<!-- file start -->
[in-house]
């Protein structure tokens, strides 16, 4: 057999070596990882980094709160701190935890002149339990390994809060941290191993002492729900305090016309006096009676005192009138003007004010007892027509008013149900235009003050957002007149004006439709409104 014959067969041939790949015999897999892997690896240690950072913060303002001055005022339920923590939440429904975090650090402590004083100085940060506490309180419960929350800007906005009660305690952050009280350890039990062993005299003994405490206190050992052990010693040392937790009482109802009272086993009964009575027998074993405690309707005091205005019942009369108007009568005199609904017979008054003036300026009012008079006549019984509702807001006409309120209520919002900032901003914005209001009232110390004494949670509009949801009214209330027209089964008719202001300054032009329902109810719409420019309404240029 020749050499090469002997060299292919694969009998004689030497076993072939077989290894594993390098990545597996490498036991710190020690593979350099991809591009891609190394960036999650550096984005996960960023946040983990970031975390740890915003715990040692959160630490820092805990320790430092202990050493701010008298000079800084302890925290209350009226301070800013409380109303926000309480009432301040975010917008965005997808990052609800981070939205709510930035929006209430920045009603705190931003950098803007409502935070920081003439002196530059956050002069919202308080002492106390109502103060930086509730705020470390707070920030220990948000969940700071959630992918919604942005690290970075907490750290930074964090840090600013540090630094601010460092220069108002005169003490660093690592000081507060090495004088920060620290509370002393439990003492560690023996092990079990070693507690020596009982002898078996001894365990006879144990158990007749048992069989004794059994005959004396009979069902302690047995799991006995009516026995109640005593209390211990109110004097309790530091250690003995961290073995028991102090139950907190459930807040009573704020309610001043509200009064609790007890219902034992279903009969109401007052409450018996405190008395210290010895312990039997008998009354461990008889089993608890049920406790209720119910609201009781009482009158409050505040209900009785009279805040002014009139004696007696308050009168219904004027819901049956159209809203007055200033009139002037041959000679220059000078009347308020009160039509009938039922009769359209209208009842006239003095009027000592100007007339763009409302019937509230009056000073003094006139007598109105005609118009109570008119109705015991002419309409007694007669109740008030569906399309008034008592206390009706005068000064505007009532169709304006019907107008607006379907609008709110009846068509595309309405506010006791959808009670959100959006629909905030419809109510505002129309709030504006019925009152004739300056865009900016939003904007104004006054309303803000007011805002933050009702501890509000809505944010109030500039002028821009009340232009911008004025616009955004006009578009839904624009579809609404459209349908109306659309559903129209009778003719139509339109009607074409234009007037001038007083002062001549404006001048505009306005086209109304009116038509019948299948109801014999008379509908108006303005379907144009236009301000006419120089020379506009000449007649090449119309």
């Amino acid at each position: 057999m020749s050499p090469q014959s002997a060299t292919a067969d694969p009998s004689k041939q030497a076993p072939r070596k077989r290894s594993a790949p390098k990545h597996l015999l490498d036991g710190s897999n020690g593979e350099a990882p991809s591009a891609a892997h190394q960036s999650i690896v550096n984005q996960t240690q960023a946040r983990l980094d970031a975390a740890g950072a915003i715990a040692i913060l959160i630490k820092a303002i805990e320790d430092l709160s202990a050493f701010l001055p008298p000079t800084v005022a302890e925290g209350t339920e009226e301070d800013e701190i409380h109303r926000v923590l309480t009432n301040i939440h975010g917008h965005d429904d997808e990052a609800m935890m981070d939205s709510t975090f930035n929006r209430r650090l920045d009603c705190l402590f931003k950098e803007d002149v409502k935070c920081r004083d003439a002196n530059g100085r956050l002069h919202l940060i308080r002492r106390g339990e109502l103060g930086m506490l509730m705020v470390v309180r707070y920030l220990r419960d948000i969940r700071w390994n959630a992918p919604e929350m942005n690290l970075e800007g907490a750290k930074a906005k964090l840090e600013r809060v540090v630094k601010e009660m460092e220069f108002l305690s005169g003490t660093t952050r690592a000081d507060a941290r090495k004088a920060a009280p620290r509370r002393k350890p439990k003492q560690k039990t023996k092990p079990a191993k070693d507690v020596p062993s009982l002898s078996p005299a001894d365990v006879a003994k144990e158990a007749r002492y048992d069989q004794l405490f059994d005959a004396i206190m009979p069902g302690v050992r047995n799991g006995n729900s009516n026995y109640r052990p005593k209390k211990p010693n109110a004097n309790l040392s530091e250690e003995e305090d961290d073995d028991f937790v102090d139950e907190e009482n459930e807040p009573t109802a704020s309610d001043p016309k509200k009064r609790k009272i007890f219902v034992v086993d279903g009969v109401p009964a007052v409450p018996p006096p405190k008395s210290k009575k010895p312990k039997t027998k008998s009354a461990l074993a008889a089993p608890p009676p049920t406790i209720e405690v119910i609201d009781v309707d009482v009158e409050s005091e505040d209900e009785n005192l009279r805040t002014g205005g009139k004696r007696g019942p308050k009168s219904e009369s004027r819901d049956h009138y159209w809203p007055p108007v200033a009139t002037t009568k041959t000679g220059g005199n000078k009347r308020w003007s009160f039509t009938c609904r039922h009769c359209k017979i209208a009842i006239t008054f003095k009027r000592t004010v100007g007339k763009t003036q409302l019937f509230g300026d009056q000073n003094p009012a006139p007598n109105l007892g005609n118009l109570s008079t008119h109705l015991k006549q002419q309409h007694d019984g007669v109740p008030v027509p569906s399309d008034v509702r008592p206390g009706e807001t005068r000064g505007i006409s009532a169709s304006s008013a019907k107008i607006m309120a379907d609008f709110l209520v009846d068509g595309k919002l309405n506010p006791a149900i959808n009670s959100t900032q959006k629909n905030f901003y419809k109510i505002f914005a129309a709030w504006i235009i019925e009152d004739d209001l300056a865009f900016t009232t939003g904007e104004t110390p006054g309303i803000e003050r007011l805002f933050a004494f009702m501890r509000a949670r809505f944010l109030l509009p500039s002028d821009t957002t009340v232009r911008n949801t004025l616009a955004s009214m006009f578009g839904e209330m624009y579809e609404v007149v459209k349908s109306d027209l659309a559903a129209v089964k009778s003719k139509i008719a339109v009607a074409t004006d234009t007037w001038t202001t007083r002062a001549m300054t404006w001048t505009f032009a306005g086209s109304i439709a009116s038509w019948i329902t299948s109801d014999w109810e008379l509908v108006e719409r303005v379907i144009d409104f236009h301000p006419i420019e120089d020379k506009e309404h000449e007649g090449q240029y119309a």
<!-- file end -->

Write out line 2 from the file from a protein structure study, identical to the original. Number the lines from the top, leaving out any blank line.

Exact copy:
């Protein structure tokens, strides 16, 4: 057999070596990882980094709160701190935890002149339990390994809060941290191993002492729900305090016309006096009676005192009138003007004010007892027509008013149900235009003050957002007149004006439709409104 014959067969041939790949015999897999892997690896240690950072913060303002001055005022339920923590939440429904975090650090402590004083100085940060506490309180419960929350800007906005009660305690952050009280350890039990062993005299003994405490206190050992052990010693040392937790009482109802009272086993009964009575027998074993405690309707005091205005019942009369108007009568005199609904017979008054003036300026009012008079006549019984509702807001006409309120209520919002900032901003914005209001009232110390004494949670509009949801009214209330027209089964008719202001300054032009329902109810719409420019309404240029 020749050499090469002997060299292919694969009998004689030497076993072939077989290894594993390098990545597996490498036991710190020690593979350099991809591009891609190394960036999650550096984005996960960023946040983990970031975390740890915003715990040692959160630490820092805990320790430092202990050493701010008298000079800084302890925290209350009226301070800013409380109303926000309480009432301040975010917008965005997808990052609800981070939205709510930035929006209430920045009603705190931003950098803007409502935070920081003439002196530059956050002069919202308080002492106390109502103060930086509730705020470390707070920030220990948000969940700071959630992918919604942005690290970075907490750290930074964090840090600013540090630094601010460092220069108002005169003490660093690592000081507060090495004088920060620290509370002393439990003492560690023996092990079990070693507690020596009982002898078996001894365990006879144990158990007749048992069989004794059994005959004396009979069902302690047995799991006995009516026995109640005593209390211990109110004097309790530091250690003995961290073995028991102090139950907190459930807040009573704020309610001043509200009064609790007890219902034992279903009969109401007052409450018996405190008395210290010895312990039997008998009354461990008889089993608890049920406790209720119910609201009781009482009158409050505040209900009785009279805040002014009139004696007696308050009168219904004027819901049956159209809203007055200033009139002037041959000679220059000078009347308020009160039509009938039922009769359209209208009842006239003095009027000592100007007339763009409302019937509230009056000073003094006139007598109105005609118009109570008119109705015991002419309409007694007669109740008030569906399309008034008592206390009706005068000064505007009532169709304006019907107008607006379907609008709110009846068509595309309405506010006791959808009670959100959006629909905030419809109510505002129309709030504006019925009152004739300056865009900016939003904007104004006054309303803000007011805002933050009702501890509000809505944010109030500039002028821009009340232009911008004025616009955004006009578009839904624009579809609404459209349908109306659309559903129209009778003719139509339109009607074409234009007037001038007083002062001549404006001048505009306005086209109304009116038509019948299948109801014999008379509908108006303005379907144009236009301000006419120089020379506009000449007649090449119309």